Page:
Geraniums and Pelargoniums belong to the family Geraniaceae, along with many other genera.  All members of the Geraniaceae family have long pointed seed cases [fruit] that resemble the upright beaks or bills of the birds they are named for: Cranesbills – for true Geraniums, Storksbills – for Pelargoniums, or Heronsbills – for the lesser known Erodiums. The main botanical differences among these three can be found in their flowers.   Geraniums have 5 regular petals while Pelargoniums, prior to hybridization, have two upper petals that differ from three lower petals.  Erodiums have a different number of stamens.


Pelargoniums [Storksbills] are referred to and sold as annual Geraniums by nurseries and gardeners, while the true geraniums are referred to as perennial Geraniums. Pelargoniums are not hardy, having come mostly from South Africa and therefore adapted to Mediterranean and desert conditions. Some Pelargonium species come from Australia, others from East Africa and a few other places.

The Genus Pelargonium can be subdivided as follows: 

A.  Pelargonium hortorum (commonly called “zonals”)

a double Zonal Pelargonium

1.  Bedding geraniums with blooms that are single, semi-double, or double; solid or bi-colour
2.  Novelty Blooms:  Bird’s Egg; Cactus; Carnation; Painted Lady; Rosebud; Stellar; Tulip
3.  Fancy or Ornamental Leaved:  Gold, Silver, Bronze or Black leaved; mottled, bi-coloured or tri-coloured; butterfly leaved
4.  Smaller forms of the above:  Miniatures (3″-5″ tall), Dwarfs (6″-8″), and Semi-Dwarfs (9″ – 12″)

B.  Pelargonium peltatum (commonly called “ivy geraniums”)

1.  Blooms are single, semi-double, double or rossette, in solid or bi-colours
2.  Fancy or ornamental ivy leaved
3.  European type produce masses of single blooms, with narrower petals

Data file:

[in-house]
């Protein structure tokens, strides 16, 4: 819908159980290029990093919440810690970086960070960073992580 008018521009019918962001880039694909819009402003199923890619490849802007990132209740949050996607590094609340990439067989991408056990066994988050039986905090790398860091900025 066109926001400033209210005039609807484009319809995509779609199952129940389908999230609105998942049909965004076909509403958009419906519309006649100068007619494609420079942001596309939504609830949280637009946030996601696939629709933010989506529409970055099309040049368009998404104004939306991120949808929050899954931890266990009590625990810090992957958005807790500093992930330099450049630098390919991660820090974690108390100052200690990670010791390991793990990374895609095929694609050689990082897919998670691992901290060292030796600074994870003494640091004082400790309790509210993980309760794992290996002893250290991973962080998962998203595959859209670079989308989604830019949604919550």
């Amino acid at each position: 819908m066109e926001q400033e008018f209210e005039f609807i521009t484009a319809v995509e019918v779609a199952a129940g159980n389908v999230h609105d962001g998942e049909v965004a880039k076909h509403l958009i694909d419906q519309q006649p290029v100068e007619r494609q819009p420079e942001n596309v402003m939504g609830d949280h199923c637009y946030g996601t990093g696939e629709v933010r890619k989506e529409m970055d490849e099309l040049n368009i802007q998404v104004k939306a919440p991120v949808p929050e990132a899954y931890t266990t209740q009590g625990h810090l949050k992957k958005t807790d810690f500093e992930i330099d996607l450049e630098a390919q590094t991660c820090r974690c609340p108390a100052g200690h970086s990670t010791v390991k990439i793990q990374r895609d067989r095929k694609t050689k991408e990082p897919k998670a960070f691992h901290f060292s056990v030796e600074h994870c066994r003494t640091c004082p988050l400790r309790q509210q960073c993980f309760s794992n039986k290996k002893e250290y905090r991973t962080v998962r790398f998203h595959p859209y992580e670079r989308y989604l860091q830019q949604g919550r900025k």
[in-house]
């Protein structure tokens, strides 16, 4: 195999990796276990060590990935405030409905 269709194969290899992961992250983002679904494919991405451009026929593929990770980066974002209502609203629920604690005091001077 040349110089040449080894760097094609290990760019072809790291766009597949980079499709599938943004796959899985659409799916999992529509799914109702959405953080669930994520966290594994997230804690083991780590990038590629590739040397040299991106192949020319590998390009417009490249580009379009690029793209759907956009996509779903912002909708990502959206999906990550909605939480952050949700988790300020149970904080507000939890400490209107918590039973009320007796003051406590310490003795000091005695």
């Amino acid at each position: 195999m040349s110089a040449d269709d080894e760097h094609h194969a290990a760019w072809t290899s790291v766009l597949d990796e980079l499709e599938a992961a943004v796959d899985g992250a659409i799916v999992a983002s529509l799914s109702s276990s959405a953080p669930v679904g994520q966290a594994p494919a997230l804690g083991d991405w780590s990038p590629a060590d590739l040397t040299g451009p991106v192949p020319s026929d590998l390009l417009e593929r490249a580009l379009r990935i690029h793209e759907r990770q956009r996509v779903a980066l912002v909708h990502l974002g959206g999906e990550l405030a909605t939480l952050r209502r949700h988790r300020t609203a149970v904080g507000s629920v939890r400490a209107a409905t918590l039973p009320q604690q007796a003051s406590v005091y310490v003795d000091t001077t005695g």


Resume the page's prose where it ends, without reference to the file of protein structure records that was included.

4.  Hybrids (sometimes called cascades) have zonal type leaves and blooms but a trailing habit

Regal Pelargonium

C.  Pelargonium domesticum

1.  Regal or Martha Washington Geraniums – huge azalea-like blooms
2.  Miniature, Angels or Pansy-flowered – round flat blooms resembling pansies
3.  Uniques

D.  Pelargonium species and primary hybrids

1.  Originals do not resemble a “geranium” but rather look like succulents, e.g. P. echinatum  – has thick grey stems with spines like a cactus and deeply cut grey-green leaves.  The bloom is 5-petalled – 2 large uppers and 3 smaller lowers.
2.  Scented Leaved, e.g. P. graveolens (rose scented) and P. tomentosum (peppermint scented)


True Geraniums [Cranesbills] grow in temperate climates on most continents. They tend to have a season in which they bloom, e.g. spring bloomers, summer bloomers and fall bloomers. With hybridization, some plants now have a longer flowering period or will re-bloom later in the season. Members of our society grow Geraniums in their gardens but generally do not present them at our annual shows, since they are usually not in bloom, and they would have to be dug out of the garden and potted – not very good for the plant.

If not dead-headed, these plants will set seeds which will sprout in the spring and the plants could take over your garden. Some also spread by underground roots, so it is important to keep control of the plants if you want to have other perennials in your garden. There are some sterile hybrids for sale, which are far less invasive.

Flowers may be white, pink, red, purple or blue. Some Erodiums also have blue flowers. Pelargoniums do not have blue flowers, having never had, or lost, the genes for this colour.

We refer to the Geraniums grown in Ontario as perennial. However, many true Geraniums will not survive Ontario’s winters. In England, many of these plants do survive the winter there. There are some lovely Japanese Geraniums, however again they will not survive Ontario’s winters. A shade loving Geranium from New Zealand would also be an annual in Ontario. There are collectors of true Geraniums that will over winter the tender Geraniums inside and take them back outside in the spring.

Seeds of the tender Geraniums are available from Plant World Seeds. It is interesting to take a tour of their Geranium seeds to see what a variety of plants are in this Genus.

Other Genera

Aside from Geraniums, other Geraniaceae include:

  • Erodium [Heronsbill] – includes about 60 species, native to North Africa, the Middle East, Indomalaya and Australia; usually seen in rockeries and alpine gardens.
  • Monsonia – includes about 40 species of herbs and undershrubs, some succulent-like, found in Africa, Western Asia and East India
  • Sarcocaulon